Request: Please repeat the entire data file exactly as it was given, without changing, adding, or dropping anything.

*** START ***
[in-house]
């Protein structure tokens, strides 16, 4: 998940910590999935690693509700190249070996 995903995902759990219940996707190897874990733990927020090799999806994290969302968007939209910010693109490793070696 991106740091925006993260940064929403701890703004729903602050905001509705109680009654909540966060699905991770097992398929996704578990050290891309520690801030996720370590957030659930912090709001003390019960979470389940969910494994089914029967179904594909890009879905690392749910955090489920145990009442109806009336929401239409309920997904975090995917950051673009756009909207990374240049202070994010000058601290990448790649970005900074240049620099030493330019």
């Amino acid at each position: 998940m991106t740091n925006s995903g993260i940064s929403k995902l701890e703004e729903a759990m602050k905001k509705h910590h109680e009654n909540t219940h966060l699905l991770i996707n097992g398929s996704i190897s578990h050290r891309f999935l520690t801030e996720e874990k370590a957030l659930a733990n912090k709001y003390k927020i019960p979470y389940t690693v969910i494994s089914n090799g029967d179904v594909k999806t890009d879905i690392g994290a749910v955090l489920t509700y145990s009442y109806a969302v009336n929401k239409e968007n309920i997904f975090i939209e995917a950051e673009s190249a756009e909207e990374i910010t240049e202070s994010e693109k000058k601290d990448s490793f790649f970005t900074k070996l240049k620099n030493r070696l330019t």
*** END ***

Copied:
[in-house]
């Protein structure tokens, strides 16, 4: 998940910590999935690693509700190249070996 995903995902759990219940996707190897874990733990927020090799999806994290969302968007939209910010693109490793070696 991106740091925006993260940064929403701890703004729903602050905001509705109680009654909540966060699905991770097992398929996704578990050290891309520690801030996720370590957030659930912090709001003390019960979470389940969910494994089914029967179904594909890009879905690392749910955090489920145990009442109806009336929401239409309920997904975090995917950051673009756009909207990374240049202070994010000058601290990448790649970005900074240049620099030493330019």
């Amino acid at each position: 998940m991106t740091n925006s995903g993260i940064s929403k995902l701890e703004e729903a759990m602050k905001k509705h910590h109680e009654n909540t219940h966060l699905l991770i996707n097992g398929s996704i190897s578990h050290r891309f999935l520690t801030e996720e874990k370590a957030l659930a733990n912090k709001y003390k927020i019960p979470y389940t690693v969910i494994s089914n090799g029967d179904v594909k999806t890009d879905i690392g994290a749910v955090l489920t509700y145990s009442y109806a969302v009336n929401k239409e968007n309920i997904f975090i939209e995917a950051e673009s190249a756009e909207e990374i910010t240049e202070s994010e693109k000058k601290d990448s490793f790649f970005t900074k070996l240049k620099n030493r070696l330019t």